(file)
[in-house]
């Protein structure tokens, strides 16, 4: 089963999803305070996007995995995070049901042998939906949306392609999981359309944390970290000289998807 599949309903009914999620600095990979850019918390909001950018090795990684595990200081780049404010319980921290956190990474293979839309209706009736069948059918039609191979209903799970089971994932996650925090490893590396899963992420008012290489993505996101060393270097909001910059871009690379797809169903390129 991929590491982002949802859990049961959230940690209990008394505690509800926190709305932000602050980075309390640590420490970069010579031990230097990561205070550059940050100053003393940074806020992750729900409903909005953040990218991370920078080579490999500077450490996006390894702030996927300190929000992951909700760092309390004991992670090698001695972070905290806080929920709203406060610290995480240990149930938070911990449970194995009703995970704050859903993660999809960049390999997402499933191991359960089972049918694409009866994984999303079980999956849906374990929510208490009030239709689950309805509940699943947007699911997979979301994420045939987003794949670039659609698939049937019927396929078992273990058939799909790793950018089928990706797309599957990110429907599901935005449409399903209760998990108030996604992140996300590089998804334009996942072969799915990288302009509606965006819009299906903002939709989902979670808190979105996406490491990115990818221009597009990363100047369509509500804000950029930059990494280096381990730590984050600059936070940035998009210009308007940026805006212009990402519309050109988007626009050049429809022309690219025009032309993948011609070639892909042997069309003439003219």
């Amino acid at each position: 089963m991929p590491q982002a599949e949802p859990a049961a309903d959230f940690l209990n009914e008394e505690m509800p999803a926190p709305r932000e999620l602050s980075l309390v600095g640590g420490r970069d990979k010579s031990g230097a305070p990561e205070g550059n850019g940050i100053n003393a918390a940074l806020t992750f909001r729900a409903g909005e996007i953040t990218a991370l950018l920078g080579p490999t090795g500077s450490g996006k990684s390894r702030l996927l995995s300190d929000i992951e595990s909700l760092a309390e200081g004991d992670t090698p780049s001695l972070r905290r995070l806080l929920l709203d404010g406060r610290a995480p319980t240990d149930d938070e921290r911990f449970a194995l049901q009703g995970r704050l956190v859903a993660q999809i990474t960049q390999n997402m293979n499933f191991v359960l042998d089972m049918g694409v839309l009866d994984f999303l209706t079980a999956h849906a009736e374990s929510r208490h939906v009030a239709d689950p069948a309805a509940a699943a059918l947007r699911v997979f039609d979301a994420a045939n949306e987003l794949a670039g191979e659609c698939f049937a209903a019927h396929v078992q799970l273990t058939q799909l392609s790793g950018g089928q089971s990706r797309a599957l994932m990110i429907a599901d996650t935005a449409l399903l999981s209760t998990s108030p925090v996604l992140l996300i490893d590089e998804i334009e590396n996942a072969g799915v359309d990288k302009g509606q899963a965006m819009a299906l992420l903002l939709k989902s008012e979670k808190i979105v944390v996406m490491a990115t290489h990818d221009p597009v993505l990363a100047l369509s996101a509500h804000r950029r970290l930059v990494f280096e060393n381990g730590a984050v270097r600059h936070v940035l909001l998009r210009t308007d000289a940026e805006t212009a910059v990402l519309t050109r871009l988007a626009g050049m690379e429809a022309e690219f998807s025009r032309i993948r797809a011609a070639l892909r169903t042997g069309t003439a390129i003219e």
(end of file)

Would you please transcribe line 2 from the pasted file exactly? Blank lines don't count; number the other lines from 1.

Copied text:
């Protein structure tokens, strides 16, 4: 089963999803305070996007995995995070049901042998939906949306392609999981359309944390970290000289998807 599949309903009914999620600095990979850019918390909001950018090795990684595990200081780049404010319980921290956190990474293979839309209706009736069948059918039609191979209903799970089971994932996650925090490893590396899963992420008012290489993505996101060393270097909001910059871009690379797809169903390129 991929590491982002949802859990049961959230940690209990008394505690509800926190709305932000602050980075309390640590420490970069010579031990230097990561205070550059940050100053003393940074806020992750729900409903909005953040990218991370920078080579490999500077450490996006390894702030996927300190929000992951909700760092309390004991992670090698001695972070905290806080929920709203406060610290995480240990149930938070911990449970194995009703995970704050859903993660999809960049390999997402499933191991359960089972049918694409009866994984999303079980999956849906374990929510208490009030239709689950309805509940699943947007699911997979979301994420045939987003794949670039659609698939049937019927396929078992273990058939799909790793950018089928990706797309599957990110429907599901935005449409399903209760998990108030996604992140996300590089998804334009996942072969799915990288302009509606965006819009299906903002939709989902979670808190979105996406490491990115990818221009597009990363100047369509509500804000950029930059990494280096381990730590984050600059936070940035998009210009308007940026805006212009990402519309050109988007626009050049429809022309690219025009032309993948011609070639892909042997069309003439003219």